How to Dismantle a Pop Up Tent

Updated March 28, 2017

Pop up tents are used for backpacking and outdoor adventures. These handy little units pack down into a small stuff sack, poles and all. Lightweight and stout against wind, the tents keep you protected from the elements when in the field. There are many different styles of pop up tents, with different methods of attaching the poles to the tent material. When breaking camp, follow a basic formula to break down your pop up tent.

Walk around the tent, popping out the tent poles from the tent floor. Many tents use metal grommets or sleeves to attach the pole ends to the floor. Pull out the poles and let the tent deflate.

Pull the poles out of the tent sleeves or remove the pole quick clips. Set the poles to the side as you work around the tent.

Pull the tent poles apart. Many poles have shock cord holding the blanks together. Pull the rod blanks apart and hold them together in a large group. Stuff all tent poles into the pole stuff sack once broken down.

Walk around the tent and remove any tent stakes. Untie any guy out lines from stakes or weights. Pull the tent rain fly off the top of the tent. Grip the rain fly in the centre and hold it in the air. Roll the tent fly up -- if the tent fly is wet, let it dry before rolling it up and storing; otherwise, mildew will set in.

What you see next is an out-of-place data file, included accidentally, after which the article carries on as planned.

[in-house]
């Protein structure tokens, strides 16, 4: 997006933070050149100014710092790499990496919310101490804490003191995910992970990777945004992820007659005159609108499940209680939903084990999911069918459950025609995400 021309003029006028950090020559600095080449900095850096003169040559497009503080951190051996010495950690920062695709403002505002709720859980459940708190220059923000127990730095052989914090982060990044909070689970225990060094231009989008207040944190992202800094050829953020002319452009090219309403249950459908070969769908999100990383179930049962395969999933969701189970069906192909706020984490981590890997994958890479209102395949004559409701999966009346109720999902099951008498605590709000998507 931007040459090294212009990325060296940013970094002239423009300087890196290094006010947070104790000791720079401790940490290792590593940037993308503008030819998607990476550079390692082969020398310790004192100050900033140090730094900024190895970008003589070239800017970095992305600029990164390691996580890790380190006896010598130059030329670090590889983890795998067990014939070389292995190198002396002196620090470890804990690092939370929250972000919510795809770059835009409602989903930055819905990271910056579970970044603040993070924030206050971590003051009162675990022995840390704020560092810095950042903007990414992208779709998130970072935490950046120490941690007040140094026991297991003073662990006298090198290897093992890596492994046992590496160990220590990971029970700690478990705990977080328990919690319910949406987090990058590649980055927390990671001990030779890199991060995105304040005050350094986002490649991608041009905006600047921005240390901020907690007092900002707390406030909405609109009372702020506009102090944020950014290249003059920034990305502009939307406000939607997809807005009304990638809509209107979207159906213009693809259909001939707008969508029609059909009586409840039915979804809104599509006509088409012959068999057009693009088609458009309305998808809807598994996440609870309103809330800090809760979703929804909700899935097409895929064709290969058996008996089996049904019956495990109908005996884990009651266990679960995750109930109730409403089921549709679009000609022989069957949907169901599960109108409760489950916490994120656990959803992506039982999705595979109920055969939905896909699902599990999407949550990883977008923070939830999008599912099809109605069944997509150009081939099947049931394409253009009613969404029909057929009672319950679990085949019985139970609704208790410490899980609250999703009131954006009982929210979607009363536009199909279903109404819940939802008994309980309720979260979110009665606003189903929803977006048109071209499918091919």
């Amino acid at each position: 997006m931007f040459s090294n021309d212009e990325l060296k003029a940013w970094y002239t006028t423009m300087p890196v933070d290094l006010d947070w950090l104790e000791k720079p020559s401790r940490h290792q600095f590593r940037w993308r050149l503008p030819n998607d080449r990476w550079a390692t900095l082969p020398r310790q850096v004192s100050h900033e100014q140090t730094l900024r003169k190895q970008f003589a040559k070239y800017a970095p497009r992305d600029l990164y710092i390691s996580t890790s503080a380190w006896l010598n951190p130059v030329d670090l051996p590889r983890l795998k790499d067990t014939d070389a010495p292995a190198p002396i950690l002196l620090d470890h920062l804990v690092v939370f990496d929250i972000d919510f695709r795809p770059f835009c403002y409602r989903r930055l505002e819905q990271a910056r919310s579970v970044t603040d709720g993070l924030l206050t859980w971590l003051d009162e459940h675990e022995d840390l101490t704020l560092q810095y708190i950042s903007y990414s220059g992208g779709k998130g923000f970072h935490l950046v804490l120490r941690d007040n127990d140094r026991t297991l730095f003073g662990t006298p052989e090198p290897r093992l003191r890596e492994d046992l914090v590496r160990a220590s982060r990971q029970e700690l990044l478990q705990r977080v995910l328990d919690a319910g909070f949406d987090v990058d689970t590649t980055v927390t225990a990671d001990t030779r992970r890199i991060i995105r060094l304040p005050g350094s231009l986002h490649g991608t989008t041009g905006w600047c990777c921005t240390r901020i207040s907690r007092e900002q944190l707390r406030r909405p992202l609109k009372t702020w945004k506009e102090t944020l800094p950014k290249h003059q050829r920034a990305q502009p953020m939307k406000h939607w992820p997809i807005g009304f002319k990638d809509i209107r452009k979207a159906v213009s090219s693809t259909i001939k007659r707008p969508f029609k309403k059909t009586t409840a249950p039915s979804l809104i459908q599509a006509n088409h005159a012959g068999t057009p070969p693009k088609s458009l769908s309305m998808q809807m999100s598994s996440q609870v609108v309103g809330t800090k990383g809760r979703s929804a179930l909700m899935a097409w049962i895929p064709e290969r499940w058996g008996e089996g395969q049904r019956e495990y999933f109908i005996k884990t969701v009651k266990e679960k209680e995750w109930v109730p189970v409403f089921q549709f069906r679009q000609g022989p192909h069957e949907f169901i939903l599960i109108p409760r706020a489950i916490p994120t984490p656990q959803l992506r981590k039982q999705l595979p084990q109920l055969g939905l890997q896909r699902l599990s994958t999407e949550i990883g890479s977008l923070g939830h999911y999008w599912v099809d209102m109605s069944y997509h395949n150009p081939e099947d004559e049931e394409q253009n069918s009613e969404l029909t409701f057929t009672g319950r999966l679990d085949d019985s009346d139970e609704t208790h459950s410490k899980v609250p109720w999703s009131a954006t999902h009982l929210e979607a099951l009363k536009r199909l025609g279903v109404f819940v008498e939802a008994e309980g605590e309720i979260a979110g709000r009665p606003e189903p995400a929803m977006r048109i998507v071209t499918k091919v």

Roll the tent body up and stuff it into the tent stuff bag. Push the pole bag into the tent storage bag along with the tent stakes. Fold up the rain fly once dry and stuff it into the tent bag. Cinch the bag down for proper storage or to move on to the next camp.

Cite this Article A tool to create a citation to reference this article Cite this Article

About the Author

A former Alaskan of 20 years, Eric Cedric now resides in California. He's published in "Outside" and "Backpacker" and has written a book on life in small-town Alaska, "North by Southeast." Cedric was a professional mountain guide and backcountry expedition leader for 18 years. He worked in Russia, Iceland, Greece, Turkey and Belize. Cedric attended Syracuse University and is a private pilot.